Monday, February 19, 2018
Business

Career Q&A: Dealing with a power-hungry young boss

Q: After almost 30 years, I still love working in retail. The only problem is that my bosses are usually young people in their first management position. Most of them appreciate my long experience and recognize my customer service abilities. A few, however, have become obsessed with their newfound authority and turned into little dictators. What's the best way to handle that type of supervisor?

A: Dealing with brand-new managers requires patience, understanding and a good sense of humor. Your retail expertise is now well-established, but you undoubtedly made some blunders and bad calls at the start of your career. Reflecting on those early errors may help you empathize with baby bosses who are just beginning to develop leadership skills.

The ones who have a natural talent for management will automatically value and admire your experience. But those who are insecure and easily threatened may compensate by deliberately demonstrating the power of their position. For new managers, overuse of authority is a common rookie mistake.

Instead of becoming resentful or defensive, remember that these young supervisors are going through an uncomfortable learning curve. They will therefore appreciate employees who are courteous, cooperative and helpful. Even when you don't particularly respect the occupant, you can still show respect for the position.

Management requires a multitude of skills, and no one person possesses them all. Some people, however, should not be allowed anywhere near a management position. So if you encounter any truly toxic bosses, the problem is not their age but their personality.

Outbursts bother parent, not son

Q: My son, "Mike," is not being treated well at work. Even though he puts in long hours, the owner of the business is rude to him and calls him demeaning names. This has been going on for more than 10 years.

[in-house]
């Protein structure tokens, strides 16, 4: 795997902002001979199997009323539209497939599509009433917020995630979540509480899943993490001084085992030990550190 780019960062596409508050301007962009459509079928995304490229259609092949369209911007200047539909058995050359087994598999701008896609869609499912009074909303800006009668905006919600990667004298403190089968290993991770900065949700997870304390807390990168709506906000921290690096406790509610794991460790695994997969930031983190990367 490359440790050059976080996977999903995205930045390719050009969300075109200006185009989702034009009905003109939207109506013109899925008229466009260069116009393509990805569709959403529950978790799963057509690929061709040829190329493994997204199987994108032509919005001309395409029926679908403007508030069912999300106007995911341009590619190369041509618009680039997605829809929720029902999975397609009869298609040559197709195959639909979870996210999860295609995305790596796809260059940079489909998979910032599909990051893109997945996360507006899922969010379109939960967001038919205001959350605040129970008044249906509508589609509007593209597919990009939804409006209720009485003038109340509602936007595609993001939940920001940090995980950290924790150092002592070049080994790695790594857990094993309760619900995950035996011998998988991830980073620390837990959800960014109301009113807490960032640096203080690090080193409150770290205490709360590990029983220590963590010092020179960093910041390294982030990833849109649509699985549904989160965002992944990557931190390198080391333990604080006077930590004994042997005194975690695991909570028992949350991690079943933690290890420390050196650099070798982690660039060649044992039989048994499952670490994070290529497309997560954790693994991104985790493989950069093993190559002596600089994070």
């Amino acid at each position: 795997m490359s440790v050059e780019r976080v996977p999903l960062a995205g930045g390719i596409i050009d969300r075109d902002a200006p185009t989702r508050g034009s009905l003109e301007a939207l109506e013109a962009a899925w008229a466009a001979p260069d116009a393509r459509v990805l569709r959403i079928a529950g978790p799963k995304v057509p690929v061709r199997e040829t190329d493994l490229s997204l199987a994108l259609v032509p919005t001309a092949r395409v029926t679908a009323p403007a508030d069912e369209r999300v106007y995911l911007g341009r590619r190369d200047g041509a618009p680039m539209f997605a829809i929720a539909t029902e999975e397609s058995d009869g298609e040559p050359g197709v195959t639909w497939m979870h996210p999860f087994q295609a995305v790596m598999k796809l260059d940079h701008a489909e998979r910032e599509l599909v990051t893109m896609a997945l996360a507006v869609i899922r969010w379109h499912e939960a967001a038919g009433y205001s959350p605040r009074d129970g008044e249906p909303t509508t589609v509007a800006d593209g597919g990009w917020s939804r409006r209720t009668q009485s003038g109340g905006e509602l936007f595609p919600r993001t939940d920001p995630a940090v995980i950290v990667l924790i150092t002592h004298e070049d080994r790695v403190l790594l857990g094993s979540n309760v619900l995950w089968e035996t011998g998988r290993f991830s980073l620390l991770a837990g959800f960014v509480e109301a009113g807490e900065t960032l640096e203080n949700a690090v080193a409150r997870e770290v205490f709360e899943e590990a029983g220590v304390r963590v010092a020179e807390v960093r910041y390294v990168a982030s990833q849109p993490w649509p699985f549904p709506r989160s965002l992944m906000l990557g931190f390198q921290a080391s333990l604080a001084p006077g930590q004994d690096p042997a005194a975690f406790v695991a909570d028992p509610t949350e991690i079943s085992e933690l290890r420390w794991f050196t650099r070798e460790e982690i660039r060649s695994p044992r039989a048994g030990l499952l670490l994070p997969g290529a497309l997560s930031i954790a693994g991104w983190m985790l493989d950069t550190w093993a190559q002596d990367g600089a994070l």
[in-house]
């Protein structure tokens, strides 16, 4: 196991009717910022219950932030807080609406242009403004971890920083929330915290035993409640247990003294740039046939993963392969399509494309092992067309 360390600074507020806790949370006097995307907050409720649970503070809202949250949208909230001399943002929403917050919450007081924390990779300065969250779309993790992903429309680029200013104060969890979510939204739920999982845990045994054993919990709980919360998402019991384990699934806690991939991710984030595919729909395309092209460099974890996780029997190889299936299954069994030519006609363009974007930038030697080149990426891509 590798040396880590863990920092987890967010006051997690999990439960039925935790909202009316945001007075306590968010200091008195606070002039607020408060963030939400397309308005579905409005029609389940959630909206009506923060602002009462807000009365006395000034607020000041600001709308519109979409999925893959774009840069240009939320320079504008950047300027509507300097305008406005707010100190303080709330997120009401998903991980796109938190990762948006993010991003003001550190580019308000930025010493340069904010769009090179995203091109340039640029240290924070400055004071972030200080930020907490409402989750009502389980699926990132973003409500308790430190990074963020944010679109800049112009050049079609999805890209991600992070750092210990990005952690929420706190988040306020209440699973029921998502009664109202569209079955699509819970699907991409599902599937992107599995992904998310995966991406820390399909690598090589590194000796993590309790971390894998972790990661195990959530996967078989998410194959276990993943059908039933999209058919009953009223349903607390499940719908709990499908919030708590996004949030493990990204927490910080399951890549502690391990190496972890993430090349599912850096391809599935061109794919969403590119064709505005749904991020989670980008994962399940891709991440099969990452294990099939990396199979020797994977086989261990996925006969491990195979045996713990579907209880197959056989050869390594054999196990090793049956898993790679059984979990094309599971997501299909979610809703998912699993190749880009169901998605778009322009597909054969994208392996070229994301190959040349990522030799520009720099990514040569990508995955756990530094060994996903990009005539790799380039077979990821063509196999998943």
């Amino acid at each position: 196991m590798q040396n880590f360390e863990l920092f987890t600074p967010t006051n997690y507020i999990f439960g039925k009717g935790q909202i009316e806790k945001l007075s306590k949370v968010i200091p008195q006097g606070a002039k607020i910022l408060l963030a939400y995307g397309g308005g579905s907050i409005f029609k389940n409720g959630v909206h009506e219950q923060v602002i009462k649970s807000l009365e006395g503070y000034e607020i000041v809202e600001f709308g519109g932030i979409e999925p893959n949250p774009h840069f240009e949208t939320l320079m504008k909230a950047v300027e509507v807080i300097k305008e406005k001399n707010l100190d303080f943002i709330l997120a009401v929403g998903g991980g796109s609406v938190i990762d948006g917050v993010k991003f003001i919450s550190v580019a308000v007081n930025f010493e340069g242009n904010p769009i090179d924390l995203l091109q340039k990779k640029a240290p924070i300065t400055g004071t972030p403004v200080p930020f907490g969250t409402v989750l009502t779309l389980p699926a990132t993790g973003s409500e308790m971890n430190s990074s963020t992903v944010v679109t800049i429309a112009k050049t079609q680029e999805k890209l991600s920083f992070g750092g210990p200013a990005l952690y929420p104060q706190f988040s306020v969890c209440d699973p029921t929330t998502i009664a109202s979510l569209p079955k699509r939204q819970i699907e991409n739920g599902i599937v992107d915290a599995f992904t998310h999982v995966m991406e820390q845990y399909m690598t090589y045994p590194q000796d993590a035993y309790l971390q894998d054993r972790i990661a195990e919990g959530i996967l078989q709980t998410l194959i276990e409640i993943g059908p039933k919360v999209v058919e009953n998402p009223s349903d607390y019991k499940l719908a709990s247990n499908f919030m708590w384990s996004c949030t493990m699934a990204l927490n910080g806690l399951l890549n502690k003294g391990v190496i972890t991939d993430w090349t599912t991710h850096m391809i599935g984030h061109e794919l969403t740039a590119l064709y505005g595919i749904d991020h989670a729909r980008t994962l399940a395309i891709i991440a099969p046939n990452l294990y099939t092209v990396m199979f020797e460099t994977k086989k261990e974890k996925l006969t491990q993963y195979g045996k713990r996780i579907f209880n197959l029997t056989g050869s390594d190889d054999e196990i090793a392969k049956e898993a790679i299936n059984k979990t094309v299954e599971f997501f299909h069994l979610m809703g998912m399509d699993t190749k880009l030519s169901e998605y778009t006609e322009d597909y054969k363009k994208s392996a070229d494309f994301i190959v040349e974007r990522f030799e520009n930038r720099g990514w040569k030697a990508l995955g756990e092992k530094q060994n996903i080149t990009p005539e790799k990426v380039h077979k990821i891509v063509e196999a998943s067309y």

My daughter works for the same firm. She doesn't deal directly with the owner, but she and everyone else in the office can hear his loud conversations with Mike. Is there any way to stop the owner from being so nasty?

A: Despite having a natural instinct to protect your child, you need to consider the facts. Given that Mike has chosen to tolerate this treatment for 10 years, he has undoubtedly learned by now not to take these tantrums personally. If the owner was really that dissatisfied with his performance, he would have fired him years ago.

Since your daughter has also elected to work there, this volatile guy obviously has some redeeming qualities as an employer. Mike could try asking him to be more respectful, but that probably wouldn't change anything and might actually make their relationship worse. Business owners typically don't react well to having their behavior corrected.

All things considered, I believe this may be more of a problem for you than for your son. So instead of continuing to fret about the owner's outbursts, perhaps you should feel pleased that Mike has been able to successfully handle a challenging boss for a very long time.

Manager's impulse response off-putting

Q: My manager always answers her phone, even when we're discussing an important issue. This makes me feel as though I'm not as important as the person who is calling. I think she should let these calls go to voice mail and return them later. Should I suggest that?

A: Your boss probably doesn't intend to be rude or insulting. Some people have an almost irresistible impulse to respond immediately to any stimulus in their perceptual field. This knee-jerk reaction may be triggered by ringing phones, incoming emails or someone standing in the doorway.

Unlike some annoying habits, this one can be controlled with a little effort. For example, your manager probably ignores such distractions when talking with her own boss. The question for you, however, is whether critiquing her behavior would be to your benefit.

If your boss is receptive to feedback, she may appreciate hearing your point of view. But if she tends to react defensively, raising this issue could be risky. In that case, just keep reminding yourself that these interruptions reflect her lack of self-control, not your lack of significance.

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